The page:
In a recent essay, Michael Löwy suggests that Luxemburg may have been referring to this passage in Anti-Dühring:

“both the productive forces created by the modern capitalist mode of production and the system of distribution of goods established by it have come into crying contradiction with that mode of production itself, and in fact to such a degree that, if the whole of modern society is not to perish, a revolution in the mode of production and distribution must take place.”

Again, this expresses a related concept, but as Löwy firmly points out, the passage is “quite different,” in both words and meaning, from the quote Luxemburg attributes to Engels. Löwy concludes that the search for a source for Luxemburg’s slogan is bound to fail, because:

“In fact, it is Rosa Luxemburg who invented, in the strong sense of the word, the expression ‘socialism or barbarism,’ which was to have such a great impact in the course of the twentieth century. If she refers to Engels, it is perhaps to try to give more legitimacy to a fairly heterodox thesis.”

That’s a reasonable conclusion, but I think it’s wrong. For one thing, the idea that Luxemburg invented the expression in 1915 is contradicted by her assertion that “we have all probably read and repeated these words thoughtlessly.” It is clear that she expected her readers to be familiar with the phrase: it wasn’t something new and strange. And that means there was a third-party source.

Drum roll, please ….

The source

The search for Luxemburg’s quotation in Engels’ works is bound to fail, because he didn’t say it. The problem isn’t misquotation, it is misattribution.

Karl Kautsky

Karl Kautsky

The author of the sentence Luxemburg quotes, and of the “socialism or barbarism” concept more generally, was not Engels, but the man who was widely viewed as the most authoritative Marxist theoretician after Marx and Engels – Karl Kautsky.

The German Social Democratic Party (SPD) was founded in 1875 as a merger between Marxists and followers of Ferdinand Lassalle, with a program that was broadly socialist but not Marxist. In 1891 Karl Kautsky and Eduard Bernstein drafted a Marxist program that Kautsky rewrote after public discussion: it was adopted at a party congress in Erfurt that year. The Erfurt Program, as it was known, remained the SPD’s official program until after World War I, and was widely used by socialist parties in other countries as a model: Lenin, for example, based his 1896 draft program for Russian socialists on it.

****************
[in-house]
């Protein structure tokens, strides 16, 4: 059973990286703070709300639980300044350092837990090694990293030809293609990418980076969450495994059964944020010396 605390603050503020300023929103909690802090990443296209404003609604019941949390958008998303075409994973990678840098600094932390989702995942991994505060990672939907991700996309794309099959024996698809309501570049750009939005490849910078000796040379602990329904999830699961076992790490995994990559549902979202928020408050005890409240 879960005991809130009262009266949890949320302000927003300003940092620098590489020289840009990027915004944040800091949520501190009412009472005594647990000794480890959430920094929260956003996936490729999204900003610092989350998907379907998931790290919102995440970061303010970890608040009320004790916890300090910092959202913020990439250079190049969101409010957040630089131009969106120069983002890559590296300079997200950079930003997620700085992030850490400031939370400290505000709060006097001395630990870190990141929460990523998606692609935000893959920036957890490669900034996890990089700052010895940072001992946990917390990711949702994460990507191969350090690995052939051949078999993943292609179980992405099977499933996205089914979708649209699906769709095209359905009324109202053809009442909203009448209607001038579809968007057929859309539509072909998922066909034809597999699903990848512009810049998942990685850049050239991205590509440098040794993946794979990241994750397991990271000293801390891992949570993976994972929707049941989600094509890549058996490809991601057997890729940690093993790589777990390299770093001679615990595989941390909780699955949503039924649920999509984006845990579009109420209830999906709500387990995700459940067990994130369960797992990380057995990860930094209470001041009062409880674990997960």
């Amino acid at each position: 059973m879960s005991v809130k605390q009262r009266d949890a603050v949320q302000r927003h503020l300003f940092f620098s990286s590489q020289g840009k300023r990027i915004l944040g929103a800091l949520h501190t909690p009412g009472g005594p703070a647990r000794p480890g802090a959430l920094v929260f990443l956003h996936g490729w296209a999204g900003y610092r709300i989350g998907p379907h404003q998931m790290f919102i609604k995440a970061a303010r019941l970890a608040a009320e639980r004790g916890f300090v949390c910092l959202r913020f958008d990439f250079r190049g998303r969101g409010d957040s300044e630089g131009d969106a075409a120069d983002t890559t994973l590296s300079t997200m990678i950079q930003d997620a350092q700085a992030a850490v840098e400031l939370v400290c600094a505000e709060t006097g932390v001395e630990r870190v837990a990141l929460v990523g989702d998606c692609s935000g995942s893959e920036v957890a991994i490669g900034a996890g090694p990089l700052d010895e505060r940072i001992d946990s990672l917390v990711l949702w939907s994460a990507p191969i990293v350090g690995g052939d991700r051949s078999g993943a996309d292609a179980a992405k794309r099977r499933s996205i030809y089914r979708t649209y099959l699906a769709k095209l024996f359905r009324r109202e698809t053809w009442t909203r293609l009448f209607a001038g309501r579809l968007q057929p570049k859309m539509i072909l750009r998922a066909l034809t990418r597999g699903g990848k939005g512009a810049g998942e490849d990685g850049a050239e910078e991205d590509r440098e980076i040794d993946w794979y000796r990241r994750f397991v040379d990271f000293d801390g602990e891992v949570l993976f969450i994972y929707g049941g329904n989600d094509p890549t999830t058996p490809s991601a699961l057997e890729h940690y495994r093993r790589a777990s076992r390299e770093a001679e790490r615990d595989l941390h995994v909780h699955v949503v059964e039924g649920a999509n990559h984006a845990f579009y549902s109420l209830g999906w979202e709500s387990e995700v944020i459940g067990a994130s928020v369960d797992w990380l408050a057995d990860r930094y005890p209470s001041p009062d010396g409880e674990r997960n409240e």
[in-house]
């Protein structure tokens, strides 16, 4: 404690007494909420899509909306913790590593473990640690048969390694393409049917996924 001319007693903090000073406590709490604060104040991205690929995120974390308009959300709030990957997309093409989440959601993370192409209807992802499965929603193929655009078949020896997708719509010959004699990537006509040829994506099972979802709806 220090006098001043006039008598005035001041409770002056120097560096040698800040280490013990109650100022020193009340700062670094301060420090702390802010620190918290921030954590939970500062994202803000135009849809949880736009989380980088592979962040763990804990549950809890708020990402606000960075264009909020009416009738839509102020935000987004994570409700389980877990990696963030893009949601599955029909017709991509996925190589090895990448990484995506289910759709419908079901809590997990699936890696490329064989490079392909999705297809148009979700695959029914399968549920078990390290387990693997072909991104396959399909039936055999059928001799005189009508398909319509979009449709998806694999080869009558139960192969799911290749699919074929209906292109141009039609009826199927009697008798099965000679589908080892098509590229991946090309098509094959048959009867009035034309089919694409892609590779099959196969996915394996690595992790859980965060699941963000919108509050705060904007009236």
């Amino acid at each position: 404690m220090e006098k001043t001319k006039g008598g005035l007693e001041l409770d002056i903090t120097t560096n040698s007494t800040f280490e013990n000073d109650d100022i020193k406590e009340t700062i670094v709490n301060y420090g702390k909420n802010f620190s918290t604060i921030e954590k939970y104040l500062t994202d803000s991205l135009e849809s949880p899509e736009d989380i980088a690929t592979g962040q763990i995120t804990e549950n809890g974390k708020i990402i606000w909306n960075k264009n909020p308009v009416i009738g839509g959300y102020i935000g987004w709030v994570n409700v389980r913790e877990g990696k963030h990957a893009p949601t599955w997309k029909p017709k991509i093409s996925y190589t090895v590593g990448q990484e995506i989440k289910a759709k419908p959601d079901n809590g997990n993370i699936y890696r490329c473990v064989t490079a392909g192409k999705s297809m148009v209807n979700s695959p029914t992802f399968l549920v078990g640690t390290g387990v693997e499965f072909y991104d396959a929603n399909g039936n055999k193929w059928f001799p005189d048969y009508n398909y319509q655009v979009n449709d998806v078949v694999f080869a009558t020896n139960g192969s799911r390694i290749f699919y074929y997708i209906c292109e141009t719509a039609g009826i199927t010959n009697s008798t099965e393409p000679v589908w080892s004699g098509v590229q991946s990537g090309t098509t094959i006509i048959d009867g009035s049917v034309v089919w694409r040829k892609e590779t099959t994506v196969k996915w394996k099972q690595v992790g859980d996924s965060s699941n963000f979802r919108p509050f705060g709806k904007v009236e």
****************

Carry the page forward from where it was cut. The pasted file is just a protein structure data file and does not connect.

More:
The program itself was deliberately brief – just over 1300 words in English translation – with little in the way of explanation or argument, so Kautsky then wrote a book-length popular commentary on it, explaining the program and arguing the case for socialism. Das Erfurter Programm in seinem grundsätzlichen Teil erläutert (The Erfurt Program: A Discussion of Fundamentals) was published in 1892. Historian Donald Sassoon writes that the program “became one of the most widely read texts of socialist activists throughout Europe” and Kautsky’s commentary “was translated into sixteen languages before 1914 and became the accepted popular summa of Marxism” around the world.

Rosa Luxemburg, who became active in the Polish and German socialist movements in the 1880s, undoubtedly read Kautsky’s book, and would have heard its ideas discussed many times. Chapter 4 includes this passage:

Soc-Bar Erfurter Programm cover“If indeed the socialist commonwealth were an impossibility, then mankind would be cut off from all further economic development. In that event modern society would decay, as did the Roman empire nearly two thousand years ago, and finally relapse into barbarism.

“As things stand today capitalist civilization cannot continue; we must either move forward into socialism or fall back into barbarism.”

The similarities between this passage and the one quoted above from The Junius Pamphlet are obvious. The crucial final clause in Kautsky is virtually identical to its counterpart in Luxemburg’s “Engels quote” –

  • Kautsky 1892: we must either move forward into socialism or fall back into barbarism (es heißt entweder vorwärts zum Sozialismus oder rückwärts in die Barbarei)
  • Luxemburg 1915: either transition to socialism or regression into barbarism (entweder Übergang zum Sozialismus oder Rückfall in die Barbarei)

Luxemburg has used nouns instead of verbs, but otherwise the two are the same.

Further confirmation that Luxemburg’s words had their origins in Kautsky’s book is found in the fact that both refer to the fall of the Roman Empire as an example of a society that regressed because it failed to move forward, a subject Löwy unfortunately dismisses as “not very relevant.”

So why did Rosa attribute the “socialism or barbarism” idea to Engels instead of Kautsky? It’s impossible to know for sure, but it seems likely that after two decades of wide use as the popular explanation of socialism, many of the concepts and forms of expression in Kautsky’s book had become common currency in socialist circles, to the point where the words were detached from their specific origin. Think of the many quotations that are wrongly attributed to Albert Einstein, and you’ll have an idea of how Kautsky’s phrase could be credited to Engels. When she quoted it from memory in prison in 1915, Rosa Luxemburg made an informed (but wrong) guess that the most likely place to find it would be Anti-Dühring, so she added the “40 years ago” reference. Her pamphlet then had to be printed in Switzerland and circulated illegally in Germany, so detailed source-checking wasn’t on the agenda.